• Beyond the quagmire is a labyrinth of dry mounds, riven by deep, muddy streams. Picking a path through here that keeps your boots dry is endlessly winding (you may even have looped a few times), taking 2 days longer than you'd expect.

There must be another way..

Each time the party cross a region, they can choose one of the paths they know, or blaze a new one. If they forge a new one, roll 4d6 again and interpret the result.

If the party just wants to detour around one part of a path roll two replacement dice to represent what they find on the detour. Maybe it's better, maybe it's worse!


Example: Avoiding Mossgrove Quagmire

On their return through Mossgrove, the party decides to see if they can find away around the quagmire. After two days of travelling through the maze (the eastern two legs of the original path), they roll two dice: 1, and 3. Hazard, Occupied!

This is even worse! On their third trip, they roll 1 and 3 again (I'm doing this as I write). It's not until their fourth trip, that their attempt to find a way around the quagmire pays off with a roll of 4 and 6. Their best path through mossgrove is now:
  • Knee-deep leechwater with nowhere to rest
  • {Detour}
    • Slow going between closely spaced, mossy trees
    • A secluded route around the edges of the quagmire (perhaps around a tar-smelling bog where few animals tend to come)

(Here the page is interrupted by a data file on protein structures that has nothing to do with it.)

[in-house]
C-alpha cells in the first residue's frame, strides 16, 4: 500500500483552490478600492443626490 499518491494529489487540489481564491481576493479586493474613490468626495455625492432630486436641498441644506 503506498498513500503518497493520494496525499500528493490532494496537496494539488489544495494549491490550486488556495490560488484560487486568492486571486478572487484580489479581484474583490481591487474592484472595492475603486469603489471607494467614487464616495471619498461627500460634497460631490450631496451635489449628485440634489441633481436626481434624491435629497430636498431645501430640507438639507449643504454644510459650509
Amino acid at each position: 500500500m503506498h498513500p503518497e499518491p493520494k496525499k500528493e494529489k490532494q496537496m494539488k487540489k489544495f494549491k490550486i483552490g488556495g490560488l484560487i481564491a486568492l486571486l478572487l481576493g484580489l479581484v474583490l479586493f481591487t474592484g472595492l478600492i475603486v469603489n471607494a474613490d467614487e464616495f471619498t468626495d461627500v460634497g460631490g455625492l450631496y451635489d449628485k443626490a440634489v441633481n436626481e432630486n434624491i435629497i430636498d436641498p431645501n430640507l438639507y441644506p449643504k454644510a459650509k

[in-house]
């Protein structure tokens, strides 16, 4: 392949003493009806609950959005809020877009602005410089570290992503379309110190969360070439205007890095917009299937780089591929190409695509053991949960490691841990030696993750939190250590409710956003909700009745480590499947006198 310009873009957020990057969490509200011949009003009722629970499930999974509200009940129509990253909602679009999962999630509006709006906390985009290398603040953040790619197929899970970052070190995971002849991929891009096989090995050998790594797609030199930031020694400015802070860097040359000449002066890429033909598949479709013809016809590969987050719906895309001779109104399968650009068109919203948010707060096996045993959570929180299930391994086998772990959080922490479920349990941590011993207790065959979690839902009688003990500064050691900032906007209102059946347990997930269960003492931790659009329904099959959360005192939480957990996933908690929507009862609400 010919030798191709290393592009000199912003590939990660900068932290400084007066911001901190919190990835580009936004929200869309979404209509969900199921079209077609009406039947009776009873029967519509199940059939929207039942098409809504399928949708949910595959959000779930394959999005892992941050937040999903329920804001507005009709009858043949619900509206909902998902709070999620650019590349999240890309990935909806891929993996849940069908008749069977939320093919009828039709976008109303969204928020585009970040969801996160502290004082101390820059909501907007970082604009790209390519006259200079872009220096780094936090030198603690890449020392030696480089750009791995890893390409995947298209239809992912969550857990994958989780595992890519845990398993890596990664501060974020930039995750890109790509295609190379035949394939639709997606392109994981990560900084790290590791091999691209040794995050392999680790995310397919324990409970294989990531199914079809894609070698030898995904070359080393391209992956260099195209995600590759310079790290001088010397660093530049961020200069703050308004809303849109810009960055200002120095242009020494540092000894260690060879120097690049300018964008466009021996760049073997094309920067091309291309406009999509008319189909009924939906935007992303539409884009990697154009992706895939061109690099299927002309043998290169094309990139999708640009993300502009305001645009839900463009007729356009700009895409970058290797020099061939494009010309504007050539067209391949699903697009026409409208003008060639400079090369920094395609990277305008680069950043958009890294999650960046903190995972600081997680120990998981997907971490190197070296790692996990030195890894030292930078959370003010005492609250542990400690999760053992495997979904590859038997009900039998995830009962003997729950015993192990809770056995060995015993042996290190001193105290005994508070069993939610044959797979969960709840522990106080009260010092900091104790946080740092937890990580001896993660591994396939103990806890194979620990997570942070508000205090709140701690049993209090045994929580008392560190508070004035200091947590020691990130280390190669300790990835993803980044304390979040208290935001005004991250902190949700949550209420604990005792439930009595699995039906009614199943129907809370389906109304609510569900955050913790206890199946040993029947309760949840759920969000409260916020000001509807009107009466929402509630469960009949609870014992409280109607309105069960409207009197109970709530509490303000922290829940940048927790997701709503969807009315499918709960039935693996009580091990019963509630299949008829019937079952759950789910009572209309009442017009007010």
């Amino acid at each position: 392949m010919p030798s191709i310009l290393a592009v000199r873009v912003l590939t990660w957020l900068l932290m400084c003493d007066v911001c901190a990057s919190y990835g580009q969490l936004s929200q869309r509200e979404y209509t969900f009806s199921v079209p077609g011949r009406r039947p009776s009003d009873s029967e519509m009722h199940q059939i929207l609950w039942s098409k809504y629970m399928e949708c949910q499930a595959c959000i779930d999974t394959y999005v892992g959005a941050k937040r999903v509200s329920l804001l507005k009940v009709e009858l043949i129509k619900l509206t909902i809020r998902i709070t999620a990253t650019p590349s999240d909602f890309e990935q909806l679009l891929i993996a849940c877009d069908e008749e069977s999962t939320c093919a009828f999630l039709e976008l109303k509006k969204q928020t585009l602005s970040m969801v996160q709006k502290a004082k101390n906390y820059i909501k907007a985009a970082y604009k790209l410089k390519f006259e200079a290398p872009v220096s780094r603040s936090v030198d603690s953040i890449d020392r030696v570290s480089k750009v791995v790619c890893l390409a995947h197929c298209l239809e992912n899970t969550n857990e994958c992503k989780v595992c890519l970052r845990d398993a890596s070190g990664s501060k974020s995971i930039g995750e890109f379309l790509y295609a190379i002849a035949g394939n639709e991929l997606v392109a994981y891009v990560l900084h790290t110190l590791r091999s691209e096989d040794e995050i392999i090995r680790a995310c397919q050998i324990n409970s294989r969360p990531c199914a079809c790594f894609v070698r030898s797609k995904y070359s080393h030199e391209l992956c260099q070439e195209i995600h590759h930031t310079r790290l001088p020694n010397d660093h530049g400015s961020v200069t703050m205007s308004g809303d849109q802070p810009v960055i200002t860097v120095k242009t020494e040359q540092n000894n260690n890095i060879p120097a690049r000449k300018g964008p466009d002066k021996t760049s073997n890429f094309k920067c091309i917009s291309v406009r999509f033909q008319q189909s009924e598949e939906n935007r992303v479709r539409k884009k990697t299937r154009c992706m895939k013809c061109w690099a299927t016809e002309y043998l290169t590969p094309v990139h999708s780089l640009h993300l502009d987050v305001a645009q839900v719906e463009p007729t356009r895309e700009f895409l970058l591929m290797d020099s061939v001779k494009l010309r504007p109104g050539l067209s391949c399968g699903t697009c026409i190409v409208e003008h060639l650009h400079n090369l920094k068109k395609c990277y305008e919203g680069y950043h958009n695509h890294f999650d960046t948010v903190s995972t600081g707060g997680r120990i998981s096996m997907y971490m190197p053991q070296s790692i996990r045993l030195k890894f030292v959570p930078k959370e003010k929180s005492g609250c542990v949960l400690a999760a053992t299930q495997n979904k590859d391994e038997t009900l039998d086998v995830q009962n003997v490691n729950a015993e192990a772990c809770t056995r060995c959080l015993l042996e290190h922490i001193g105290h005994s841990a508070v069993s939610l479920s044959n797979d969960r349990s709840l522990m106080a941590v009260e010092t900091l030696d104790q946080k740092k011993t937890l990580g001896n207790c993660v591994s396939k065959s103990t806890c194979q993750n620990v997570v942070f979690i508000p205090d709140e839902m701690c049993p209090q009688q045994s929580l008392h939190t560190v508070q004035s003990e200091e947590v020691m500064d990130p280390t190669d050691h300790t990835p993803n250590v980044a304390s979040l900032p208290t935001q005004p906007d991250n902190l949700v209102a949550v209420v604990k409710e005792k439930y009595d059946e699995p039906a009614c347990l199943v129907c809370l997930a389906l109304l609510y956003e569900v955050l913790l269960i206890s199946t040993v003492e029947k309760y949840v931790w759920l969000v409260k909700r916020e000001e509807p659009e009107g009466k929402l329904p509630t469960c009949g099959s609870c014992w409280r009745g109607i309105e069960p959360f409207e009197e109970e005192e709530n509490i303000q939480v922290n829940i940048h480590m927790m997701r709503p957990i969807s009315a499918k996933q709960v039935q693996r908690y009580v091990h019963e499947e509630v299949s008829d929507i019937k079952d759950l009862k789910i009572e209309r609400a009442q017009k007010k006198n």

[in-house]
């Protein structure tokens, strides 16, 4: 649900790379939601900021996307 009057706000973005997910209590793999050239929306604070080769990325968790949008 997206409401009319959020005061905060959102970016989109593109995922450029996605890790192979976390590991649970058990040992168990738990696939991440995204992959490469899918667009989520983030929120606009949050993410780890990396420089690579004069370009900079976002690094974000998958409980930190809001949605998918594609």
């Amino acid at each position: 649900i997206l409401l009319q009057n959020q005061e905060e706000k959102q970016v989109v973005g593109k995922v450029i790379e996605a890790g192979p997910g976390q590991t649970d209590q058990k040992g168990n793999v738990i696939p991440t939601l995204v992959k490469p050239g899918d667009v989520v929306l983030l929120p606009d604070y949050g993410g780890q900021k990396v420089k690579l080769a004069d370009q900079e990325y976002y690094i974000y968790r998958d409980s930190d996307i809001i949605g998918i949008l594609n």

• Two days of circuitous travel through the labyrinth of streams

Guides

If you have a guide who knows the area, randomly roll the path using 3d6 instead of 4d6. Not only is it shorter, but they will be able to warn you of any hazards or occupants ahead of time.

These rules are Mosaic Strict.

3 comments:

  1. This is one of the hard parts of making a pointcrawl. Glad you wrote this up, makes it a little easier.

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  2. This is really great (and it also maybe hints that ALM is back in development? Hope springs eternal...). Thanks for putting this together!

    This sort of percolated in the back of my brain, and I think I accidentally reverse engineered it. Or...retro-engineered it, if this isn't how you got to it. Either way, it's useful to something I'm chipping away at designing, and I've got a follow-up question.

    If you're using a hex map with subhexes at a 1:4 ratio, then each leg is a subhex. Assume that the first attempt is an attempt at as-the-crow-flies navigation, crossing the hex by traveling through 4 subhexes, each with a trait.

    Trying to sneak around one of those traits adds two more traits because you have to _hit more subhexes_, each with their own traits. With hexes, the shortest possible detour is 2 different hexes (1 hex N vs 3 NW, N, NE).

    So here's the next problem I'm trying to solve: IF (and it's a big if, I suppose) one accepts this hex/subhex model, how would one go about finding a better route _within_ a given subhex? Trying to replace a trait, or perhaps mitigating its effect?

    Easy enough to say "you can't, this is where it's gamey and abstracted", but at the scale you use in your example, 4 days to cross, that's probably something like 60 miles across, with subhexes that are 15 miles across. 15 miles is a really wide range! A lot of easier trails could be hiding in a 15 mile hex...

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    Replies
    1. Here's what I'd do. When you enter a region you've been through before, you can choose to follow a known route or blaze a new trail. For each route you've already found in that hex, roll an extra die. Take the lowest result.